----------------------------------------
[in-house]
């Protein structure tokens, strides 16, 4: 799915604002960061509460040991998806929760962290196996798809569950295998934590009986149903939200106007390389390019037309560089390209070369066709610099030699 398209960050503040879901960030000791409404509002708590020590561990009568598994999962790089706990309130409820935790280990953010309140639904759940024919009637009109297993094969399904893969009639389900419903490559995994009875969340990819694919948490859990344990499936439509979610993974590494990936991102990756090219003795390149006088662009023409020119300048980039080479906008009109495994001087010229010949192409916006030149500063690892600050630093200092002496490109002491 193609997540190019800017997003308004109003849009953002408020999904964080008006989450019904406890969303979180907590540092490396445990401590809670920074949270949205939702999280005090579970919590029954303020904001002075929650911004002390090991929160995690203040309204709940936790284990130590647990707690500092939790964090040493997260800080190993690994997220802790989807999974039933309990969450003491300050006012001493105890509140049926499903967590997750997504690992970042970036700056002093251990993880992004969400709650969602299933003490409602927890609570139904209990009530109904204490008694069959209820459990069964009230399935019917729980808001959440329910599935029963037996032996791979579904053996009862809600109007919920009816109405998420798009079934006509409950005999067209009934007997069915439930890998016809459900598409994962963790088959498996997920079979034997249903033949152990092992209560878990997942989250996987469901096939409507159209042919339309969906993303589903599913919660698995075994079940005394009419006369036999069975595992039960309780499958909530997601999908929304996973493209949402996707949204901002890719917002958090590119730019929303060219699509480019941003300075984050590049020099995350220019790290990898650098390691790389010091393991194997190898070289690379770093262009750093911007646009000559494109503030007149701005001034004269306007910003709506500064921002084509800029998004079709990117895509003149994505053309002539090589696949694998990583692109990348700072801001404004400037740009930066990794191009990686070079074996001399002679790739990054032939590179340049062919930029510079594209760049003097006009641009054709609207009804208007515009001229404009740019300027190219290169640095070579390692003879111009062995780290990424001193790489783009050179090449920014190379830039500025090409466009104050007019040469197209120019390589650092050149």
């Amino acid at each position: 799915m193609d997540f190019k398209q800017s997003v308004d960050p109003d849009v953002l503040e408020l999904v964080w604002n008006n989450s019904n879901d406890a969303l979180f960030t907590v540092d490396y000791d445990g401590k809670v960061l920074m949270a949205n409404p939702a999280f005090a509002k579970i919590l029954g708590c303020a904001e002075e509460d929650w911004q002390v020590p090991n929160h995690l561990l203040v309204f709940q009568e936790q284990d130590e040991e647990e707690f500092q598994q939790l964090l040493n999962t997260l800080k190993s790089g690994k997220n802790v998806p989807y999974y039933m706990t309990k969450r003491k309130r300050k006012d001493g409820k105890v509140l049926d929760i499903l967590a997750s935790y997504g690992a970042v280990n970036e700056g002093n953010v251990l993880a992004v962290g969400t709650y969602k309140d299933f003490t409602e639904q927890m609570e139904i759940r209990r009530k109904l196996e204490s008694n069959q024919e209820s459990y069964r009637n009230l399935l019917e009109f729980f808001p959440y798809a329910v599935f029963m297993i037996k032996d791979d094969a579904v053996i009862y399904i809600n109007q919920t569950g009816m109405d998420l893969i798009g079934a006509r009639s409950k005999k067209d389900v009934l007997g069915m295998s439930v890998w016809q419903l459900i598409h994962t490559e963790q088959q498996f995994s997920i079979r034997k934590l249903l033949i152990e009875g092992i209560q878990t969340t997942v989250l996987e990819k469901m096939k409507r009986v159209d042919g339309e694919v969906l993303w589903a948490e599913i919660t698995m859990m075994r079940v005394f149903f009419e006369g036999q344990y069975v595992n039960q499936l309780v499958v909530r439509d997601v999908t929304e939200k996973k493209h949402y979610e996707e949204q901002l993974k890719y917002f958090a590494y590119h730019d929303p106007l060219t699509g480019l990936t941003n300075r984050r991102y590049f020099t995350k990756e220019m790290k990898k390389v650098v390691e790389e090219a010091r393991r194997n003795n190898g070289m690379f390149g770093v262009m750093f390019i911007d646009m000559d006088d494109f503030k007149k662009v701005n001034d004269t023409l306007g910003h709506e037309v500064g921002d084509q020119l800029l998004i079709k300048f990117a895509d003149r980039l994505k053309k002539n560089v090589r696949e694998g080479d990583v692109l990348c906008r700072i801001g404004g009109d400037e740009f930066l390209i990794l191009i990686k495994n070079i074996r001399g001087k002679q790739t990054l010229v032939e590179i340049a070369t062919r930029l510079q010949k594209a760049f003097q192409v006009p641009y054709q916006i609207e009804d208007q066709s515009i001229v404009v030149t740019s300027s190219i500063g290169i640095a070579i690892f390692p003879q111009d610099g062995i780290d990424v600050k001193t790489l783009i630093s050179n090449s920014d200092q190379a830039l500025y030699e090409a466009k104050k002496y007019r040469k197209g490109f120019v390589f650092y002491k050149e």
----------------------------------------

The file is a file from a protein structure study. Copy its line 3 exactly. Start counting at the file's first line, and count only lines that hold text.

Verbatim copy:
């Amino acid at each position: 799915m193609d997540f190019k398209q800017s997003v308004d960050p109003d849009v953002l503040e408020l999904v964080w604002n008006n989450s019904n879901d406890a969303l979180f960030t907590v540092d490396y000791d445990g401590k809670v960061l920074m949270a949205n409404p939702a999280f005090a509002k579970i919590l029954g708590c303020a904001e002075e509460d929650w911004q002390v020590p090991n929160h995690l561990l203040v309204f709940q009568e936790q284990d130590e040991e647990e707690f500092q598994q939790l964090l040493n999962t997260l800080k190993s790089g690994k997220n802790v998806p989807y999974y039933m706990t309990k969450r003491k309130r300050k006012d001493g409820k105890v509140l049926d929760i499903l967590a997750s935790y997504g690992a970042v280990n970036e700056g002093n953010v251990l993880a992004v962290g969400t709650y969602k309140d299933f003490t409602e639904q927890m609570e139904i759940r209990r009530k109904l196996e204490s008694n069959q024919e209820s459990y069964r009637n009230l399935l019917e009109f729980f808001p959440y798809a329910v599935f029963m297993i037996k032996d791979d094969a579904v053996i009862y399904i809600n109007q919920t569950g009816m109405d998420l893969i798009g079934a006509r009639s409950k005999k067209d389900v009934l007997g069915m295998s439930v890998w016809q419903l459900i598409h994962t490559e963790q088959q498996f995994s997920i079979r034997k934590l249903l033949i152990e009875g092992i209560q878990t969340t997942v989250l996987e990819k469901m096939k409507r009986v159209d042919g339309e694919v969906l993303w589903a948490e599913i919660t698995m859990m075994r079940v005394f149903f009419e006369g036999q344990y069975v595992n039960q499936l309780v499958v909530r439509d997601v999908t929304e939200k996973k493209h949402y979610e996707e949204q901002l993974k890719y917002f958090a590494y590119h730019d929303p106007l060219t699509g480019l990936t941003n300075r984050r991102y590049f020099t995350k990756e220019m790290k990898k390389v650098v390691e790389e090219a010091r393991r194997n003795n190898g070289m690379f390149g770093v262009m750093f390019i911007d646009m000559d006088d494109f503030k007149k662009v701005n001034d004269t023409l306007g910003h709506e037309v500064g921002d084509q020119l800029l998004i079709k300048f990117a895509d003149r980039l994505k053309k002539n560089v090589r696949e694998g080479d990583v692109l990348c906008r700072i801001g404004g009109d400037e740009f930066l390209i990794l191009i990686k495994n070079i074996r001399g001087k002679q790739t990054l010229v032939e590179i340049a070369t062919r930029l510079q010949k594209a760049f003097q192409v006009p641009y054709q916006i609207e009804d208007q066709s515009i001229v404009v030149t740019s300027s190219i500063g290169i640095a070579i690892f390692p003879q111009d610099g062995i780290d990424v600050k001193t790489l783009i630093s050179n090449s920014d200092q190379a830039l500025y030699e090409a466009k104050k002496y007019r040469k197209g490109f120019v390589f650092y002491k050149e």